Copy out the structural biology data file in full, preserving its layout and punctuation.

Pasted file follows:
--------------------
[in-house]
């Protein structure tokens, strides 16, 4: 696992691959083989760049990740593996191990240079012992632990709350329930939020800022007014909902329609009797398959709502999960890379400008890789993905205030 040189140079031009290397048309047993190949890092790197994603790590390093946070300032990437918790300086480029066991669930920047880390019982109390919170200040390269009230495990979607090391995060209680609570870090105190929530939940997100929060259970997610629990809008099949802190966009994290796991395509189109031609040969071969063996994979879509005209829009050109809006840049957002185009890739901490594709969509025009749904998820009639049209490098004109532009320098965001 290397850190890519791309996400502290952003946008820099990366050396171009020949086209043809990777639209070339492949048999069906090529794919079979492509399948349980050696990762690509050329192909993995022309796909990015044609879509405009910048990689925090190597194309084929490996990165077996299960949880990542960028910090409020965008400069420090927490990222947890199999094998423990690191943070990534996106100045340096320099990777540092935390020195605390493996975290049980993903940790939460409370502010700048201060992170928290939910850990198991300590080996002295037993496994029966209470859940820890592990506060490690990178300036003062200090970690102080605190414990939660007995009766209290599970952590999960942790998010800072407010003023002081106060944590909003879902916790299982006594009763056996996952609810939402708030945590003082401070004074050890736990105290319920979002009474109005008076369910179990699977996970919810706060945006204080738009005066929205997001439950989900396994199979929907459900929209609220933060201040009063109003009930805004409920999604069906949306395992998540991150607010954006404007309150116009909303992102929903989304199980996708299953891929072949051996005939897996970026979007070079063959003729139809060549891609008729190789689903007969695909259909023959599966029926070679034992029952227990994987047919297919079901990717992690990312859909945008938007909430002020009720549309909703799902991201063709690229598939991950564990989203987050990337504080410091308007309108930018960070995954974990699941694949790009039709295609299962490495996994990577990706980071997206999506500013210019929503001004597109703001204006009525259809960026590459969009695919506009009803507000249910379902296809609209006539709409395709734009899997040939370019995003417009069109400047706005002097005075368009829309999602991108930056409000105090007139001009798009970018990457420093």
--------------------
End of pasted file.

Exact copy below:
[in-house]
């Protein structure tokens, strides 16, 4: 696992691959083989760049990740593996191990240079012992632990709350329930939020800022007014909902329609009797398959709502999960890379400008890789993905205030 040189140079031009290397048309047993190949890092790197994603790590390093946070300032990437918790300086480029066991669930920047880390019982109390919170200040390269009230495990979607090391995060209680609570870090105190929530939940997100929060259970997610629990809008099949802190966009994290796991395509189109031609040969071969063996994979879509005209829009050109809006840049957002185009890739901490594709969509025009749904998820009639049209490098004109532009320098965001 290397850190890519791309996400502290952003946008820099990366050396171009020949086209043809990777639209070339492949048999069906090529794919079979492509399948349980050696990762690509050329192909993995022309796909990015044609879509405009910048990689925090190597194309084929490996990165077996299960949880990542960028910090409020965008400069420090927490990222947890199999094998423990690191943070990534996106100045340096320099990777540092935390020195605390493996975290049980993903940790939460409370502010700048201060992170928290939910850990198991300590080996002295037993496994029966209470859940820890592990506060490690990178300036003062200090970690102080605190414990939660007995009766209290599970952590999960942790998010800072407010003023002081106060944590909003879902916790299982006594009763056996996952609810939402708030945590003082401070004074050890736990105290319920979002009474109005008076369910179990699977996970919810706060945006204080738009005066929205997001439950989900396994199979929907459900929209609220933060201040009063109003009930805004409920999604069906949306395992998540991150607010954006404007309150116009909303992102929903989304199980996708299953891929072949051996005939897996970026979007070079063959003729139809060549891609008729190789689903007969695909259909023959599966029926070679034992029952227990994987047919297919079901990717992690990312859909945008938007909430002020009720549309909703799902991201063709690229598939991950564990989203987050990337504080410091308007309108930018960070995954974990699941694949790009039709295609299962490495996994990577990706980071997206999506500013210019929503001004597109703001204006009525259809960026590459969009695919506009009803507000249910379902296809609209006539709409395709734009899997040939370019995003417009069109400047706005002097005075368009829309999602991108930056409000105090007139001009798009970018990457420093």